Thursday, August 26, 2010

Green Arrow #3 - The Good, The Bad and the Huh?


1. The knight wandering around the Star City woods, Galahad, is formally introduced and he is easily the best part of the issue. The idea of a modern day knight wandering around the DCU is hardly an original concept but the suggestion that he is the Galahad of legend showing up at a time when such heroes are needed is a mighty one.

2. For that matter, the concept of the forest itself healing Oliver is played very well here. What might have been a deus ex machina - with the presence of Galahad - suddenly becomes a bit more plausable, with the idea of myth itself being explored and the suggestion that the White Energy of Life might be connected to The Holy Grail, The Magic of Sherwood, The Lady of The Lake and Avalon.


1. The background of Queen Industries new owner Isabel Rochev is cartoonishly bad for a character that is meant to be the main villain in a comic that prides itself on realism. While there is something to be said for the idea of making a villain who is the polar opposite of Oliver Queen in terms of background (i.e. an ex-slave who grew up amongst the worst excesses of Soviet-style socialism and came to rise to power while romanticizing unfettered American capitalism), the execution here makes her seem like a Captain Planet villain, especially given some of the actions we see depicted elsewhere in the book.

I'm also not that crazy (but neither am I surprised) about the revelation that she had a sexual relationship with Oliver's father ("He was challenging me to prove I was more than anyone's pet. Robert was daring me to break free from my prison - to take what I wanted from this world. And so I dod. Beginning with Robert, I took him body and soul.") or that she was apparently one of his many conquests.

And the less said about the fact that Oliver's dad uses "pretty bird" as a term of endearment (or that the young Isabel Rochev looks like Dinah Lance), the better.

2. Ollie's "do you deserve to live?" flashback while he is recovering in the healing pool.

Granting that you could fill several pages with all of the mistakes Ollie has made and that Krul probably didn't want to bog the book down with a lot of continuity... you'd expect...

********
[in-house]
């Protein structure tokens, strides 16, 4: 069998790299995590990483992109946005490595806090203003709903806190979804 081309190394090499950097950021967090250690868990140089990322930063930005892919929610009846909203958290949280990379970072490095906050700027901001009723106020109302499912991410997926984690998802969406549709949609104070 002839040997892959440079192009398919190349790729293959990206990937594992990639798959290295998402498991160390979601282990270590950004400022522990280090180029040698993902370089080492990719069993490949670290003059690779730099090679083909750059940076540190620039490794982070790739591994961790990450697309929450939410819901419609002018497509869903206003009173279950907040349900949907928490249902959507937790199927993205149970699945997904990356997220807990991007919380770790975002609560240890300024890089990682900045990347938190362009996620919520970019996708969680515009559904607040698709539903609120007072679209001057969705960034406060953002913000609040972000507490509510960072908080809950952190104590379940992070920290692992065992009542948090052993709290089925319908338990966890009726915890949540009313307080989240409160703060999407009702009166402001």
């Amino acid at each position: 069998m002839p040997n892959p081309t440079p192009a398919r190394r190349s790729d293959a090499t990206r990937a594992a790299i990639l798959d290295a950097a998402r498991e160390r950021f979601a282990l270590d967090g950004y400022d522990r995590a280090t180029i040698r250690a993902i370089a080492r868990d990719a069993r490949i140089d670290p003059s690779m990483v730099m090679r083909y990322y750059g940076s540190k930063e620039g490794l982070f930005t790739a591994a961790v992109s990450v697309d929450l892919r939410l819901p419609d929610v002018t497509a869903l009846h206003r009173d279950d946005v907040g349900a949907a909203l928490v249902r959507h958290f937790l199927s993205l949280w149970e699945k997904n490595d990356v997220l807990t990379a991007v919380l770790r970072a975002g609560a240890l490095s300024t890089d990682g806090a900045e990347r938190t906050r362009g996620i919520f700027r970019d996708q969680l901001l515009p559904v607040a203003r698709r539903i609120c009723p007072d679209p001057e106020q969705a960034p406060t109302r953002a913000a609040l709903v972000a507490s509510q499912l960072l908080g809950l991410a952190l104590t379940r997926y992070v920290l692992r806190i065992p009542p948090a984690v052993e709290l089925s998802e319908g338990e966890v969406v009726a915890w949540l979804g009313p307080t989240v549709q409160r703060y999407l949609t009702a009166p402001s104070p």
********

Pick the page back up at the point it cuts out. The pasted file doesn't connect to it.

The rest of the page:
a) Ollie to remember that he abandoned more than one son, if you count his kicking Roy Harper out of the house in Snow Birds Don't Fly

b) Ollie to number Lian and Roy as being a bit more than "those I put in harms way".

c) For that matter, Ollie's role in putting the two of them directly in harm's way recently is, at the least, highly debatable. Sure, Ollie set Roy on the path to being a hero which eventually led to Roy losing his arm and if he and Roy had remained estranged, Lian wouldn't have been in Star City when the bombs went off... but while Ollie would likely blame himself for all of that, it can't really be said to be his fault.


1. Some of the dialogue just doesn't flow well. At ALL. Witness how smoothly Galhad brings up the similarities between himself and Oliver just after Oliver has a non-sequiter about exploring the forest.

2. Star City's Police Department proves to be as incompetent as they are corrupt, as yet another mysterious disguised killer (this time a woman with red hair, apparently) manages to kill a prominent corrupt city official - this time in front of a crowd in broad daylight.

This entire sequence is crammed into one page and feels terribly rushed compared to the chase scene in Issue #1 involving the man (?) who killed the Police Commissioner.

What is worse, we see the reporter from Issue #1 but they don't bother to remind us of his name. The social worker from issue #1 also puts in an appearance, but we don't get a name for her this time around either.

The Final Verdict: There's some rather good stuff here involving the mystery behind the forest, the appearance of a young man who claims to be Sir Galahad of myth and the Brightest Day event. Shame most of the issue is devoted toward establishing Ollie's father as a corrupt businessman with loose morals in the boardroom and bedroom, more scenes with unnamed supporting cast we're supposed to care about and Oliver having hallucinations as he fights for his life and maybe, literally, fights the darkness within.

I'm still trying to make up my mind about this book. Apart from a few questionable things in one flashback, Ollie hasn't been this well characterized or well-explored as a character in years. It's only when we try and focus on things apart from Ollie or the Forest that the cracks in the paint start to show.

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